What this drab little songbird lacks in flashy plumage it makes up for with its rapid, melodious, run-on warbling song. The male Warbling Vireo sings incessantly from the time it arrives in the spring to well into the summer; it will even sing from the nest. The Warbling Vireo is an uncommon summer resident found primarily in riparian woodlands in the northeastern corner and the western half of the state from mid-April to mid-September. Rangewide it is found from western Canada across most of the United States during the breeding season and migrates to northern Central America and western Mexico for the non-breeding season.
Description: The Warbling Vireo has no distinctive field marks. It is grayish-green above and whitish below with a tinge of yellow on the sides. It has a dull line over the eye, a grayish line through the eye, and no wing-bars. The male and female look the same.
Weight: 0.42 oz
Voice: The song is a rapid, melodious warble.
- Philadelphia Vireo, a regular but uncommon migrant in Tennessee, is similar in size and general appearance, but has a darker line through the eye, and distinctly yellowish underparts especially across the breast.
Habitat: A variety of open deciduous forest habitats, often near water. Also in neighborhoods, urban parks, orchards, and farm fencerows.
Diet: Insects, throughout the year; some fruit in winter
Nesting and reproduction: The Warbling Vireo is known to persistently sing until late summer, even singing from the nest. In Tennessee, nest construction begins by the end of April.
Clutch Size: Usually 3 to 4 eggs.
Incubation: Both adults incubate the eggs for about 12 days.
Fledging: Both parents feed the young, which leave the nest in about 2 weeks and are tended by the adults for another 2 weeks.
Nest: The male and female build the cup-shaped nest, which is suspended from the fork of a thin horizontal branch. The nest is constructed of bark strips, plant fibers and grasses, bound together with spider webs, and lined with finer grasses and hair. Nest heights range from 8 to 40 feet and average around 22 feet. In Tennessee, nests are placed more often in sycamore trees than other tree species.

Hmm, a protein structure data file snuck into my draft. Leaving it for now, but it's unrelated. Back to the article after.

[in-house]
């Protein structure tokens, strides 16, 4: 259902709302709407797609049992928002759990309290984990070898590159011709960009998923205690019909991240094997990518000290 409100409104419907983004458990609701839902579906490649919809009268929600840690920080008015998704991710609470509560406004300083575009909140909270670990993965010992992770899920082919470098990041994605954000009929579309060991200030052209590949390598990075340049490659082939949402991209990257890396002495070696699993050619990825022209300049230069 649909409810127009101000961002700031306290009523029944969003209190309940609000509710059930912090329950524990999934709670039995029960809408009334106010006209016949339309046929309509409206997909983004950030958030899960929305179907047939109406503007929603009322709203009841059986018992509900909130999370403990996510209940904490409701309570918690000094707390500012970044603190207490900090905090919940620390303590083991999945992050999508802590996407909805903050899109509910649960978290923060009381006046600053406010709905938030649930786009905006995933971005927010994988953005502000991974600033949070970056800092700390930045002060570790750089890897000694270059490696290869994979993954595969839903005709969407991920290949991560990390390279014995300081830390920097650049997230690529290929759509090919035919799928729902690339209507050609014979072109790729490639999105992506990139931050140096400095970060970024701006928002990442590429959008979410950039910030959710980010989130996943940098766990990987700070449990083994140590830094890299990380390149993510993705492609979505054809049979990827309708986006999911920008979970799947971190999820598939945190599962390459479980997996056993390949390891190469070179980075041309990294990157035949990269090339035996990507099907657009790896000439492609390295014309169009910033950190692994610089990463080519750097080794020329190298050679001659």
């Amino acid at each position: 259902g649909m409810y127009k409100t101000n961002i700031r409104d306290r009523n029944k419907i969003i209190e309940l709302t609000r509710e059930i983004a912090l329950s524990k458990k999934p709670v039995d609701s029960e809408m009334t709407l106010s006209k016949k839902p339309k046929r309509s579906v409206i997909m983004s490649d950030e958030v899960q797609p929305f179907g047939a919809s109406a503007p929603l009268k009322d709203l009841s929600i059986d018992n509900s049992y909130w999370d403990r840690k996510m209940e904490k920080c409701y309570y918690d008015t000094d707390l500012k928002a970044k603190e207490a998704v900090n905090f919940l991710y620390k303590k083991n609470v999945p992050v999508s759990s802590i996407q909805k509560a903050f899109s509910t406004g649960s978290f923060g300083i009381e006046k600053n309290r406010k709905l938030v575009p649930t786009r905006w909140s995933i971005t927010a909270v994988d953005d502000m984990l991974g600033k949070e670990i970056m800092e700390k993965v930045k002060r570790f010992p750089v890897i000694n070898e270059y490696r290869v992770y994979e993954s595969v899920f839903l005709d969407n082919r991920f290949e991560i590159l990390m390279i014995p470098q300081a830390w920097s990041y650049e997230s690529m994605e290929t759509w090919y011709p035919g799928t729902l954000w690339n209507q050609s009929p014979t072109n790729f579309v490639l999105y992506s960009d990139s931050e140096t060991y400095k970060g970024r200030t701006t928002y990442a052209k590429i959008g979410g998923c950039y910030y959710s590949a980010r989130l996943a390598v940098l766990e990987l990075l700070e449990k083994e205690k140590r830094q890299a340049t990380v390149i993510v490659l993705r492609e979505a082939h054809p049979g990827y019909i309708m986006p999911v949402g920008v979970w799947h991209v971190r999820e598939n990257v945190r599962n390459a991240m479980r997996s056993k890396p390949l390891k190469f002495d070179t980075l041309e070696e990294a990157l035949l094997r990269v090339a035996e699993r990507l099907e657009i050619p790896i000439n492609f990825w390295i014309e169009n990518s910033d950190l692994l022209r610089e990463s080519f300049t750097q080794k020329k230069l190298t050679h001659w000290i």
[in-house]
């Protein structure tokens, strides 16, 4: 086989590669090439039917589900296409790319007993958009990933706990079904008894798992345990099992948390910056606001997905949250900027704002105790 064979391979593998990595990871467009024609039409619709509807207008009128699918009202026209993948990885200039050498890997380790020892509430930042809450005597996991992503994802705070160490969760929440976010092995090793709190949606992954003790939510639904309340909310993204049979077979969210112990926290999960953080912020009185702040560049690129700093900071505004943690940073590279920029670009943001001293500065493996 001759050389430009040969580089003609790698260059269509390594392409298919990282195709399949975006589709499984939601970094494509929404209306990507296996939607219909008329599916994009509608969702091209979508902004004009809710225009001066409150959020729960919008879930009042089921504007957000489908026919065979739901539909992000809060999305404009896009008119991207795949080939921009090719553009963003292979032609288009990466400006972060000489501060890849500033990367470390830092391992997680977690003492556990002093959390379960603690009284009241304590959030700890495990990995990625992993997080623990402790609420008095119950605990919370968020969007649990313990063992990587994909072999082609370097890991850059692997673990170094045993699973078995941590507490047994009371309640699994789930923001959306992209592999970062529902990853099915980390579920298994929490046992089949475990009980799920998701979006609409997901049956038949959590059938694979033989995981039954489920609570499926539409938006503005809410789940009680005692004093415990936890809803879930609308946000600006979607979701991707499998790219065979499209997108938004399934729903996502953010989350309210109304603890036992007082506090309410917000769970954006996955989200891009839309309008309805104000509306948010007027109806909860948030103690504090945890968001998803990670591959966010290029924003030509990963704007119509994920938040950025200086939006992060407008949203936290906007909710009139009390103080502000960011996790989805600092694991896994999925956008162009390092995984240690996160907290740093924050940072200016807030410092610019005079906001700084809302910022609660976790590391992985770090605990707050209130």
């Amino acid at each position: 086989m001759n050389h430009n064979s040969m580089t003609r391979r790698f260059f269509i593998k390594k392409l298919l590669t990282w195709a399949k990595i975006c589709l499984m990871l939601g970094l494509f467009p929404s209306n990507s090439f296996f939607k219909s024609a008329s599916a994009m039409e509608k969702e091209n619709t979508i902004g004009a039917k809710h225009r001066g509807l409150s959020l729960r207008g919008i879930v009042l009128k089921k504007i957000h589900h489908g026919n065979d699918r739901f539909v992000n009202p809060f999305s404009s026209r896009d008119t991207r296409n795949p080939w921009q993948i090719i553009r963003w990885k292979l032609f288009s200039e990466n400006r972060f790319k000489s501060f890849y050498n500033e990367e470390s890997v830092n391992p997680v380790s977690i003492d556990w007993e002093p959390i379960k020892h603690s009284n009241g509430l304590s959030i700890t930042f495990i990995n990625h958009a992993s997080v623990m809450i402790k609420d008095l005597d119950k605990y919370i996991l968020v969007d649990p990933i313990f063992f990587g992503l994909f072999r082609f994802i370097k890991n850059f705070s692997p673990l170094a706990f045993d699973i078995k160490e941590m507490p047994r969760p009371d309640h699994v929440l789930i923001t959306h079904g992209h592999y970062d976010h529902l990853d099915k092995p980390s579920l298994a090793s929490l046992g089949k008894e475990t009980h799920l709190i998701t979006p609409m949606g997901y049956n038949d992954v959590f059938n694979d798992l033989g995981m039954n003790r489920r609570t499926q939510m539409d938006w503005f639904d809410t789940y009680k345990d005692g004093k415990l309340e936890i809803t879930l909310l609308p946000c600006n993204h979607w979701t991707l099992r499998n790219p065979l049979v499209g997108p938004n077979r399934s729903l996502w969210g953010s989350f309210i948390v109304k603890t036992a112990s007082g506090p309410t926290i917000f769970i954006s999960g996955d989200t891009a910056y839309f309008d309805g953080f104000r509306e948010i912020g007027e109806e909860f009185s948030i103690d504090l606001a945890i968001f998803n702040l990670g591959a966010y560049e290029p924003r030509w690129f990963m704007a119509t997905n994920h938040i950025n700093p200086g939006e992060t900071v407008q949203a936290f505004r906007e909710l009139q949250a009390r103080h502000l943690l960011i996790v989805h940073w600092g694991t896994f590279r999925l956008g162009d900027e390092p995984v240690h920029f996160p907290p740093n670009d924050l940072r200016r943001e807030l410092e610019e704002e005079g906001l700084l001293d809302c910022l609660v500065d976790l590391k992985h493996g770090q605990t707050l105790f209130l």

Status in Tennessee: The Warbling Vireo is an uncommon summer resident found mostly in the western half and the northeastern corner of the state. Individuals usually arrive by mid-April and depart by mid-September. It is an uncommon migrant elsewhere in the state. While Breeding Bird Survey results indicate that the Warbling Vireo may be slightly increasing in the eastern United States, it has disappeared from some East Tennessee breeding areas in the past few decades. The reason for these losses is unknown.
Dynamic map of Warbling Vireo eBird observations in Tennessee
- The oldest known Warbling Vireo in the wild was 13 years 1 month old.
Best places to see in Tennessee: Riparian and bottomland deciduous forest in the western half of the state, and the northeastern counties during the breeding season.
For more information:
Gardali, T. and G. Ballard. 2000. Warbling Vireo (Vireo gilvus ), The Birds of North America (A. Poole and F. Gill, eds.). The Academy of Natural Sciences, Philadelphia, PA, and The American Ornithologists' Union, Washington, D.C.
Nicholson, C. P. 1997. Atlas of Breeding Birds of Tennessee. Univ. of Tennessee Press, Knoxville.
Robinson J. C. 1990. An Annotated Checklist of the Birds of Tennessee. Univ. of Tennessee Press, Knoxville.
Sibley, D. A. 2000. The Sibley Guide to Birds. A. A. Knopf, New York, NY.
Consider using the online bird checklist program at eBird to help us understand bird populations and distributions in Tennessee. Click here to see how.